assignInNamespace(x="draw_colnames", value="draw_colnames_45",
ns=asNamespace("pheatmap"))

## Try it out
pheatmap(d)

enter image description here

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1  
Well, for you it's a small tweak, for me it's a big step. At the end of the day, you are the Master Of The Grid ;) Thanks Josh! –  Geek On Acid Mar 19 '13 at 17:55
    
@GeekOnAcid -- Well, thanks as usual for the interesting question! In truth, this is the first time I've used assignInNamespace(), and both it and pheatmap are nice finds. I first did trace(pheatmap:::draw_colnames, edit=TRUE) to try a couple of things out, but once I found a fix, wanted something less interactive than that. Turns out assignInNamespace() is the ticket, and I'll be using it quite a bit going forward. Cheers. –  Josh O'Brien Mar 19 '13 at 18:04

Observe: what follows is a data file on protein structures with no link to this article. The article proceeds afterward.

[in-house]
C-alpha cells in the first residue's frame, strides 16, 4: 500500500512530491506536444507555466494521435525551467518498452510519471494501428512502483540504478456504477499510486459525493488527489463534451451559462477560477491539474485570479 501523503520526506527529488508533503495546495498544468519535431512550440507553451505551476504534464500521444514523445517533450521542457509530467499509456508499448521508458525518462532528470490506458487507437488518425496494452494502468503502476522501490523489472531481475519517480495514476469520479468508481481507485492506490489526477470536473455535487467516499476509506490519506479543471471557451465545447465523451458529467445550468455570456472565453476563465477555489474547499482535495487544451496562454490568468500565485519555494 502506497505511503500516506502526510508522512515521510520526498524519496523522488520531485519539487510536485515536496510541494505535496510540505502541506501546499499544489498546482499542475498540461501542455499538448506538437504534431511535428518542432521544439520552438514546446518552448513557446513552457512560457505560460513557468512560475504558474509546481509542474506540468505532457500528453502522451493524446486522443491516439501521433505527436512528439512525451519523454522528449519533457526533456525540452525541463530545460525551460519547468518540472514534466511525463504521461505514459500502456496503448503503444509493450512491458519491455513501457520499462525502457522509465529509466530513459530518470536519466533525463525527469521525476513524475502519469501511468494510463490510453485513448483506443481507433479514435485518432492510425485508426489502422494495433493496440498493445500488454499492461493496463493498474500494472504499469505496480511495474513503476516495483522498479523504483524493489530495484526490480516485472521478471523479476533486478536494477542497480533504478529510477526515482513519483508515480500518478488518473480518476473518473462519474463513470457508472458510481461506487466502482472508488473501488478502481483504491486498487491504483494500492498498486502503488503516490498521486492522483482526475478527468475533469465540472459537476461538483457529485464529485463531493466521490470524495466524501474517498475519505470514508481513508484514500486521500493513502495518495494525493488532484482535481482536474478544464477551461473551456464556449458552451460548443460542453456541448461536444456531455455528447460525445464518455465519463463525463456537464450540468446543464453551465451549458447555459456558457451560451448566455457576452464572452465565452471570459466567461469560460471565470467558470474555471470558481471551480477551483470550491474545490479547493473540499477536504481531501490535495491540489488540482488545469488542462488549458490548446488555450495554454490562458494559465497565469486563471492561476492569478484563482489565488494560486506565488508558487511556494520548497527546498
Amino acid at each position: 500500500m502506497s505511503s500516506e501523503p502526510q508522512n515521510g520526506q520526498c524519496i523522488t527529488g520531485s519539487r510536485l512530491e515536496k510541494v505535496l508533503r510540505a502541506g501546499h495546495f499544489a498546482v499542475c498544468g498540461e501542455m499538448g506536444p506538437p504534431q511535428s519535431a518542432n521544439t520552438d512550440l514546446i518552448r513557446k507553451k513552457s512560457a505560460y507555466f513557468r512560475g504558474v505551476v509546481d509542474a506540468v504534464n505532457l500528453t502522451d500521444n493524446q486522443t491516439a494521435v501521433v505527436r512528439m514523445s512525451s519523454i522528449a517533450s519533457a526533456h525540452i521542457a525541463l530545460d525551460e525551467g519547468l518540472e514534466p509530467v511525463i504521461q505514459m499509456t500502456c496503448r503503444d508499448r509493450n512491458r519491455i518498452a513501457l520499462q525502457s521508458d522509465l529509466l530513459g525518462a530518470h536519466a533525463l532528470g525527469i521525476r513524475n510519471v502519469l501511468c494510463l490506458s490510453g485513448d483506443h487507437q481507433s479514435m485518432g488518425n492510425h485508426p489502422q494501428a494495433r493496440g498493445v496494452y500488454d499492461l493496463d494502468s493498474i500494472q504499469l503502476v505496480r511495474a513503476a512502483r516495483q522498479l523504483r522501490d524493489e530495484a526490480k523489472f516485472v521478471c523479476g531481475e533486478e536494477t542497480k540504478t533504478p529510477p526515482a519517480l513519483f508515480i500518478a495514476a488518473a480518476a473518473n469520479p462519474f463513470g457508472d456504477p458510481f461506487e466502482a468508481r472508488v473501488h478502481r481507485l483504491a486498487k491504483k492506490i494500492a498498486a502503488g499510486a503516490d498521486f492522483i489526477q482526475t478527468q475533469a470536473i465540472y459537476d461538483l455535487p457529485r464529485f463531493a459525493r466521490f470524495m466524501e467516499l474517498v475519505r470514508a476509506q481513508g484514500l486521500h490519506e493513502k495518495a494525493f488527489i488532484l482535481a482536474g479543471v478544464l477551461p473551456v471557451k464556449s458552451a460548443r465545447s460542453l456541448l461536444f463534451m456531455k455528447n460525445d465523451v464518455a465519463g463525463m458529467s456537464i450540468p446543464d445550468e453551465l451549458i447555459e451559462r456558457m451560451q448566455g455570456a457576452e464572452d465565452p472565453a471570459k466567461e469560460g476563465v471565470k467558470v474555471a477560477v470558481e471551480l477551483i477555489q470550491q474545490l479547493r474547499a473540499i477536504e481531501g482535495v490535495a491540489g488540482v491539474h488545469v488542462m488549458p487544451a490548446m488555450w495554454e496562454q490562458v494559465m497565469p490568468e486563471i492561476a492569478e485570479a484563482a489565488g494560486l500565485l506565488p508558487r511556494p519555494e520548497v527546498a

+1 The same thing could be done for the heatmap version too of course, but it is easier in that case to just run the plot call twice and use add.expr. –  Gavin Simpson Mar 19 '13 at 19:16
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It is a little more complex than my comment presumed, because heatmap breaks up the plotting region in order to draw the dendrograms and the last plot region is not the image plot to which you want to attach the labels.

There is a solution though as heatmap provides the add.expr argument which takes an expression to be evaluated when the image is drawn. One also needs to know the reordering of the labels that takes place due to the dendrogram ordering. The last bit involves a bit of an inelegant hack as I will draw the heatmap first to get the reordering information and then use that to draw the heatmap properly with the angled labels.

First an example from ?heatmap

 x  <- as.matrix(mtcars)
 rc <- rainbow(nrow(x), start = 0, end = .3)
 cc <- rainbow(ncol(x), start = 0, end = .3)
 hv <- heatmap(x, col = cm.colors(256), scale = "column",
               RowSideColors = rc, ColSideColors = cc, margins = c(5,10),